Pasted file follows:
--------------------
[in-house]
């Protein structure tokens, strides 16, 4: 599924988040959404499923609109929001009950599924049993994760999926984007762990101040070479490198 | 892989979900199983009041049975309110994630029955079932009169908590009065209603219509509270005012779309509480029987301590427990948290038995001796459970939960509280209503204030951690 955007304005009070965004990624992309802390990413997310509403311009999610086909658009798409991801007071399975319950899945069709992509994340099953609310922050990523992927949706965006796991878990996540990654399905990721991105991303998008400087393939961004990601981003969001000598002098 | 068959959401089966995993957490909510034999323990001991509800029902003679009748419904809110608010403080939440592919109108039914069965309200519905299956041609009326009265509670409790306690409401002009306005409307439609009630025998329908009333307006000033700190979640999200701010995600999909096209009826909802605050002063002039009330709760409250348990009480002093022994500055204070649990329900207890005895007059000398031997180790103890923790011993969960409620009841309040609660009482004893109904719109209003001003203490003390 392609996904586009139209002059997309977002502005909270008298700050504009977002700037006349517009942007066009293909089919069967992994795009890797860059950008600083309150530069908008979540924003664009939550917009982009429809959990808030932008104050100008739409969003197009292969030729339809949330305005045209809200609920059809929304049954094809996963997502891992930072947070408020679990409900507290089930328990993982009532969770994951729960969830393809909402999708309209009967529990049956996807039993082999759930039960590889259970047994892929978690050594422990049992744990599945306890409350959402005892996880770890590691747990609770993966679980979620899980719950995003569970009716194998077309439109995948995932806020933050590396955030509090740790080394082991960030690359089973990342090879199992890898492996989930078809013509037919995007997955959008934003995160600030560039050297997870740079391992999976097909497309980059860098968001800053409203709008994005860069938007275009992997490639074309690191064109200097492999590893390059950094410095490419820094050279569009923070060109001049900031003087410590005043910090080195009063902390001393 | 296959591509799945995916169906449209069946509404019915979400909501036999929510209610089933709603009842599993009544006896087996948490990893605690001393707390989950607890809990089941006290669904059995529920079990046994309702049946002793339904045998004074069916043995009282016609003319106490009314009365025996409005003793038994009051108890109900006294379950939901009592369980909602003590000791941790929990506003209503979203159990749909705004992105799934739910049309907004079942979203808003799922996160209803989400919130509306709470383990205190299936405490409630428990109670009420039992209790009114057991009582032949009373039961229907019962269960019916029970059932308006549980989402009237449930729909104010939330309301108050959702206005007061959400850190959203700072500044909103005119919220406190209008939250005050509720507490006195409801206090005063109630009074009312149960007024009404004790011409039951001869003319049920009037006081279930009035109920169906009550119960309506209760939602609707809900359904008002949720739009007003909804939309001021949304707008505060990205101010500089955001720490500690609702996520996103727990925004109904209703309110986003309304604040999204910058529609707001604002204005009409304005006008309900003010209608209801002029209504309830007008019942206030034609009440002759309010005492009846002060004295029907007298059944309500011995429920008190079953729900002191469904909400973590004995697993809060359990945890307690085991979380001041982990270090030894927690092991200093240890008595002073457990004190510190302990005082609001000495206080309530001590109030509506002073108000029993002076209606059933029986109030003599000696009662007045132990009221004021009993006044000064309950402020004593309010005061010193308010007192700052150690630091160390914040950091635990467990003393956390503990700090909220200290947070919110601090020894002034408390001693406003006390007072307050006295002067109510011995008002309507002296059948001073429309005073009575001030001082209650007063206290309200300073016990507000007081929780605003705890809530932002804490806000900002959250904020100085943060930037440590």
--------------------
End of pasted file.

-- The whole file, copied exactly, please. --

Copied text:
[in-house]
């Protein structure tokens, strides 16, 4: 599924988040959404499923609109929001009950599924049993994760999926984007762990101040070479490198 | 892989979900199983009041049975309110994630029955079932009169908590009065209603219509509270005012779309509480029987301590427990948290038995001796459970939960509280209503204030951690 955007304005009070965004990624992309802390990413997310509403311009999610086909658009798409991801007071399975319950899945069709992509994340099953609310922050990523992927949706965006796991878990996540990654399905990721991105991303998008400087393939961004990601981003969001000598002098 | 068959959401089966995993957490909510034999323990001991509800029902003679009748419904809110608010403080939440592919109108039914069965309200519905299956041609009326009265509670409790306690409401002009306005409307439609009630025998329908009333307006000033700190979640999200701010995600999909096209009826909802605050002063002039009330709760409250348990009480002093022994500055204070649990329900207890005895007059000398031997180790103890923790011993969960409620009841309040609660009482004893109904719109209003001003203490003390 392609996904586009139209002059997309977002502005909270008298700050504009977002700037006349517009942007066009293909089919069967992994795009890797860059950008600083309150530069908008979540924003664009939550917009982009429809959990808030932008104050100008739409969003197009292969030729339809949330305005045209809200609920059809929304049954094809996963997502891992930072947070408020679990409900507290089930328990993982009532969770994951729960969830393809909402999708309209009967529990049956996807039993082999759930039960590889259970047994892929978690050594422990049992744990599945306890409350959402005892996880770890590691747990609770993966679980979620899980719950995003569970009716194998077309439109995948995932806020933050590396955030509090740790080394082991960030690359089973990342090879199992890898492996989930078809013509037919995007997955959008934003995160600030560039050297997870740079391992999976097909497309980059860098968001800053409203709008994005860069938007275009992997490639074309690191064109200097492999590893390059950094410095490419820094050279569009923070060109001049900031003087410590005043910090080195009063902390001393 | 296959591509799945995916169906449209069946509404019915979400909501036999929510209610089933709603009842599993009544006896087996948490990893605690001393707390989950607890809990089941006290669904059995529920079990046994309702049946002793339904045998004074069916043995009282016609003319106490009314009365025996409005003793038994009051108890109900006294379950939901009592369980909602003590000791941790929990506003209503979203159990749909705004992105799934739910049309907004079942979203808003799922996160209803989400919130509306709470383990205190299936405490409630428990109670009420039992209790009114057991009582032949009373039961229907019962269960019916029970059932308006549980989402009237449930729909104010939330309301108050959702206005007061959400850190959203700072500044909103005119919220406190209008939250005050509720507490006195409801206090005063109630009074009312149960007024009404004790011409039951001869003319049920009037006081279930009035109920169906009550119960309506209760939602609707809900359904008002949720739009007003909804939309001021949304707008505060990205101010500089955001720490500690609702996520996103727990925004109904209703309110986003309304604040999204910058529609707001604002204005009409304005006008309900003010209608209801002029209504309830007008019942206030034609009440002759309010005492009846002060004295029907007298059944309500011995429920008190079953729900002191469904909400973590004995697993809060359990945890307690085991979380001041982990270090030894927690092991200093240890008595002073457990004190510190302990005082609001000495206080309530001590109030509506002073108000029993002076209606059933029986109030003599000696009662007045132990009221004021009993006044000064309950402020004593309010005061010193308010007192700052150690630091160390914040950091635990467990003393956390503990700090909220200290947070919110601090020894002034408390001693406003006390007072307050006295002067109510011995008002309507002296059948001073429309005073009575001030001082209650007063206290309200300073016990507000007081929780605003705890809530932002804490806000900002959250904020100085943060930037440590």